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Thread: How to train a dog to Leave it

  1. #1

    Default How to train a dog to Leave it

    training a dog to the "leave it" command can be discussed here.

  2. #2
    Join Date
    May 2009
    Location
    Jakarta - Indonesia
    Posts
    5

    Default Leave it...

    Mike... could really use the tips and pointers here! My dogs are very UNFAMILIAR with leaving things alone! What is the key concept Mike?

    Also... do you know how to make your dog stop barking when they're tied up?

  3. #3

    Default Teaching "Leave It" command

    Hey Eric,

    I'll be posting video in the near future on this one. It is going to follow the same chain reaction of commands as the other commands such as sit. down, etc. We will counter the "leave it" with the word "OK". Ultimately "leave it" will mean to disengage with object or person, dog, etc. and "OK" will mean it is now OK to engage. I have some footage on this but I am going to post more soon.

    About the barking when tied up... What is the situation? Is the barking directed at you to untie him or is the barking directed at passerbys, strangers, etc?

  4. #4
    Join Date
    May 2009
    Location
    Jakarta - Indonesia
    Posts
    5

    Thumbs up barking

    at me, to untie mike... I know it's not the best situation... but I have to tie him up every now and then when having visitors over. So, he would bark and bark for a while until he calms down or until I untie him...

    As you know, pitbulls do not bark at people but other animals for sure. Same case with my boy Taro.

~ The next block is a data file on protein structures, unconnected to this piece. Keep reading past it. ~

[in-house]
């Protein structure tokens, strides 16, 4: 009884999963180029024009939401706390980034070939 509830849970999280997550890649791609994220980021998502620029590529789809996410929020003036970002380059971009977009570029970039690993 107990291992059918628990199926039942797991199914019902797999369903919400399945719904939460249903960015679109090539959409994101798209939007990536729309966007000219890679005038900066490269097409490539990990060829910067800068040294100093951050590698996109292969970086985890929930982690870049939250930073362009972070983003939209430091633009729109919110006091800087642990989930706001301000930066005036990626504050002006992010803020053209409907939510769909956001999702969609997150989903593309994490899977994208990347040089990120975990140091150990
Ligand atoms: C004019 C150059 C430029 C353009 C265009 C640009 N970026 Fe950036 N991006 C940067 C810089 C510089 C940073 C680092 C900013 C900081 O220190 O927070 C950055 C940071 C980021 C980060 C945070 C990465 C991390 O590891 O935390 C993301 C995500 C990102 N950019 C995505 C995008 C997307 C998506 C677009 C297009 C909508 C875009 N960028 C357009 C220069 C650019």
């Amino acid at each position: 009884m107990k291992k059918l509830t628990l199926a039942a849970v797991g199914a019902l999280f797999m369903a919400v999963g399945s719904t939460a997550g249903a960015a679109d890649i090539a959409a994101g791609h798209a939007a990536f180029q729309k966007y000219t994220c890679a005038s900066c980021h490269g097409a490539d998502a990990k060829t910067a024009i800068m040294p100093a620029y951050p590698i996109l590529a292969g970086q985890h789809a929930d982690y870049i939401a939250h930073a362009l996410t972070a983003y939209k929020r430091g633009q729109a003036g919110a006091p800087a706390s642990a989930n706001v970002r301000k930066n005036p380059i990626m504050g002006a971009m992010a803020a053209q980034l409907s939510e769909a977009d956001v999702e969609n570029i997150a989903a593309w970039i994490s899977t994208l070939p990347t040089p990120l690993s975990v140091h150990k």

I have posted a "Before" video of my pitbull in my site mike and will upload the "After" learning from your videos soon! You'll be amazed... my dogs are magically transformed! Thanks to you Mike! The videos help a lot....wonderful stuff.

  5. #5

    Default barking on the tie out.

    Hey Eric,

    You can have a double problem there.

    First, you can have a traditional seperation anxiety problem going on if the dog is not used to being seperated in this way from you.

    Second, the problem can be made harder if the dog feels vulnerable because he is tied.

    You can fix half the problem if you had the option of putting the dog in a more open fenced in area or seperate room in the house, maybe even a crate if indoors and not out in the open.

    If not an option or even if you do use one of these options, you may have to work on traditional seperation anxiety issues by following your standard leadership exercises (step 5 on the triangle) and following your step 8 (seperation anxiety drills). Get him used to wear ever you plan on seperated him on a daily basis for shorter durations and make it as positive as possible for him. Maybe feed him out there or give him a special treat that lasts a while only when he is in that place. Try to bring him back to you before he gets all worked up. Set him up for success and make the duration a little longer each time. This can take patience. Definitely make sure he is not all over you when you are physically with him. since seperation when you are not present is easier for the dog when he can deal with seperation first when you are physically available.

    I hope this helps to start.

    Thanks for the compliments on the site and vids. More to come. Just posted first phase 3 vid also a new protection video will be up by late tonight (my time).